Monday, November 24, 2014

"I said it first."

As a mother of two teenage girls, just over a year apart, sibling rivalry is nothing new in our house-hold. In fact I live with the constant steady hum of 'shut-ups' and 'I will tell' which I have trained myself to turn a deaf ear to.
When they were small, if one climbed onto my lap, the other one would want space too. It was kinda cute. They slept under the crook of each arm and there I would be lying flat on my back, staring at the ceiling, unable to sleep, feeling like a beached whale and thank my stars that I did not have another baby! As they grew their interests widened. They wanted the exact same thing their sister was having, forcibly extracted from the mouth if need be. Yes, it was still kinda cute, I'd dress them similarly, buy them the same stuff in different colours and feel blessed.

They were cuddly and cute and loved each other to bits. Or so I thought.

Till Amisha, the younger one, discovered the photo albums. One day I returned home to find this particular child sitting among all the photo albums which she had dragged down from the shelves crying profusely. Big sobs threatened to burst the dam of quivering lips while her sister sat and giggled evilly.
"Isha didi has picture albums without me but all my albums have Isha didi in it!" was the complaint.
I burst out laughing....what else could I do?

That was the beginning of the end. Since then, not a moment goes by when either will pass up a chance to take a dig at the other. If either is within arms length or kicking distance, something is bound to get pulled or pinched or worse. The verbal diatribe is incessant.
Of course they are friends too. They whisper together and make plans to "get mother's goat" and cover for each other when they are on the phone or not studying when they are supposed to. I cannot imagine which is worse: their friendship or their rivalry.....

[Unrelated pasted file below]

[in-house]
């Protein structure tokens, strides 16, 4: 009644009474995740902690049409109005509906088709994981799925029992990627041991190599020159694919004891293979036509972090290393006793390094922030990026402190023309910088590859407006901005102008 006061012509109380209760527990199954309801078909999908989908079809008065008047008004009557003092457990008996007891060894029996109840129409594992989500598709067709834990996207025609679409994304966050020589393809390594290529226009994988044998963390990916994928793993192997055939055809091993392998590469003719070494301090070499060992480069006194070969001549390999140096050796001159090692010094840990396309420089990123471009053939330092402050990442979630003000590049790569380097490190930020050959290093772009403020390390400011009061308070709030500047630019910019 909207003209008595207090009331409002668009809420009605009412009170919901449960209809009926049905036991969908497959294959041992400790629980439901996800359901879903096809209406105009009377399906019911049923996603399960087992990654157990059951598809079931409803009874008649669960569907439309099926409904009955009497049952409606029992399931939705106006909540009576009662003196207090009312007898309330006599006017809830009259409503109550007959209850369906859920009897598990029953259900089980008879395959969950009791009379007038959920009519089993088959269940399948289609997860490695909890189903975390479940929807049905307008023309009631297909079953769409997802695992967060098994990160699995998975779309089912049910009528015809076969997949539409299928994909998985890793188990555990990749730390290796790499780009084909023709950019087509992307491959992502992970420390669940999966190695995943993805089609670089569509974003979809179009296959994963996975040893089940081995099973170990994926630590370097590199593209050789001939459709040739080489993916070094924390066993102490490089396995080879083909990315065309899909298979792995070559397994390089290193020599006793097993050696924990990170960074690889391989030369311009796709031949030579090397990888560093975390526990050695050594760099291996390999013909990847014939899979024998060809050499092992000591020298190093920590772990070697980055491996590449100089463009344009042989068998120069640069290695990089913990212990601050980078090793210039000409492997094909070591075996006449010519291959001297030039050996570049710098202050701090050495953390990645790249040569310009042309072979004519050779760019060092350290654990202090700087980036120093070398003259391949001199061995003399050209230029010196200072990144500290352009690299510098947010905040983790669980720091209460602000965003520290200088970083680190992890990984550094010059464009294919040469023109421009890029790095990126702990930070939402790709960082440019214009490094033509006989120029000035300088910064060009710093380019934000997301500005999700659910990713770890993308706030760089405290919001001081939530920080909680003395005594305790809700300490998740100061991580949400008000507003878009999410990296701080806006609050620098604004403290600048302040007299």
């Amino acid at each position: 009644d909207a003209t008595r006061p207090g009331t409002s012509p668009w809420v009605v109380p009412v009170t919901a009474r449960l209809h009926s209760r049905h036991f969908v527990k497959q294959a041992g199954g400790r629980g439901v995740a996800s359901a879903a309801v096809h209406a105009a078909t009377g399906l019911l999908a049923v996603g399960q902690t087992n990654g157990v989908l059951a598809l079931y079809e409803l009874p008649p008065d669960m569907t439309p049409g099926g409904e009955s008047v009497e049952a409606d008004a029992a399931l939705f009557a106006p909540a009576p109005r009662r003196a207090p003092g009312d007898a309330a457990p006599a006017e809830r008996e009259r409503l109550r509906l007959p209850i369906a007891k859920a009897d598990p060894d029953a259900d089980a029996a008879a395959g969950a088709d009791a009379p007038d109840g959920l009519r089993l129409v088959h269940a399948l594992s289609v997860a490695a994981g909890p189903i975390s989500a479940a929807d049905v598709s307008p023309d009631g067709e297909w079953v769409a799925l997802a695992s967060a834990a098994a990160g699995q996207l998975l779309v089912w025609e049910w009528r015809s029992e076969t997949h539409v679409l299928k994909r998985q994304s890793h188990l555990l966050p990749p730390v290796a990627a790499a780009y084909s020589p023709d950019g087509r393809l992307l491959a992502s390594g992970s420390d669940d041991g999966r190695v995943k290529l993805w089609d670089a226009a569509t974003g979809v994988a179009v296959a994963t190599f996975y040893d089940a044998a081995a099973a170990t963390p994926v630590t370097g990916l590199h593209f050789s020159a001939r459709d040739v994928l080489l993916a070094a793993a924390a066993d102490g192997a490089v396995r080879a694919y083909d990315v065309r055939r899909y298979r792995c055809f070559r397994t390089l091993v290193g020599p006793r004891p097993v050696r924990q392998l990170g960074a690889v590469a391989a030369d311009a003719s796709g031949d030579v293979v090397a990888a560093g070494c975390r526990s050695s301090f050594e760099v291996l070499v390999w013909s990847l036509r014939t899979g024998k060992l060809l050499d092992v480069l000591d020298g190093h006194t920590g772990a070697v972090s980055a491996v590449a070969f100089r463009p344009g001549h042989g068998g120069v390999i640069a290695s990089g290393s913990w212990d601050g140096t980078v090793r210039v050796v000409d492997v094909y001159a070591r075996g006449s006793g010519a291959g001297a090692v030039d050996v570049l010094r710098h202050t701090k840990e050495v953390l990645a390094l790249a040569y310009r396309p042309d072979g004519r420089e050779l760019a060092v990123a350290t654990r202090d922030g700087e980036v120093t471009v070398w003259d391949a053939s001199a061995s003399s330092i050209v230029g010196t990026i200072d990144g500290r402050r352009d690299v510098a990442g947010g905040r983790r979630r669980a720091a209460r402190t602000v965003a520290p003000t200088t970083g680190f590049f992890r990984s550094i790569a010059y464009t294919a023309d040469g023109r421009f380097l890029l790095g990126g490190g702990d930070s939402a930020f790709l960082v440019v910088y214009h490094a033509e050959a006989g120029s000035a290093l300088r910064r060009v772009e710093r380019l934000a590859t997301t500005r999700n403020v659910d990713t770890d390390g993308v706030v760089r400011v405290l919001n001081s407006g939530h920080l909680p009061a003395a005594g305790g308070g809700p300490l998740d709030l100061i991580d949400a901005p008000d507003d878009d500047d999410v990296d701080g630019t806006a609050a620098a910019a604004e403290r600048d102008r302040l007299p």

Now during one of these periods of love and sisterhood, they have devised a rule. Anyone who says "I said it first" ( it has to be spoken or hissed very quickly, like it's one word) gets whatever it is they both want. So here you are sitting down for dinner and I ask one child to pass the salt. She does but her mouth says " I am having the leg piece, I-said-it-first!" And its not relevant to the situation . You could be having dinner and one would hiss "I get the big pillow tonight. I-said-it-first!" or "I sit in the front seat, I-said-it-first!" or even, "I get the remote, I-said-it-first!"
It's endless, its intolerable, I feel like my whole life is going down-hill in a chorus of "I said it first!" they argue about everything: shoes, clothes, chocolates, boys, music, TV shows, tests, school friends, shampoo, the list is endless. No, nothing can escape the thunderclap and rumble of their arguments.

So every now and then when I have had enough of hunkering down in my room pretending not to hear them, I want to scream:
"Can we have some peace and quiet now? I said it first!"

Tuesday, November 18, 2014

Parenting skills (I lack)

My father was a simple man. He believed that if you knew cycling, swimming and could do Maths, you would survive life with nary a hitch. Strangely enough I took to all three. Cycling, of course led to bikes and later to cars and I am happy to say I do not have to depend on the driver or the spouse if I have to go anywhere which has led to a lot of peace in my marital life. So I learnt independence. Swimming is fun, one of those things I enjoy doing particularly when I just want to shut the world out and retreat into my "happy space". I learnt to keep myself occupied. And Math. Well. lets just say I did well enough in Math when I had to. And I was able to impart some of that knowledge to my kids. I hope. And to be frank, every now and then I like working out algebraic helps me think clearly (yes, even my daughters think I am strange!) So I learnt...logic? I'm not sure what I learnt here, but yes, I can do the Math.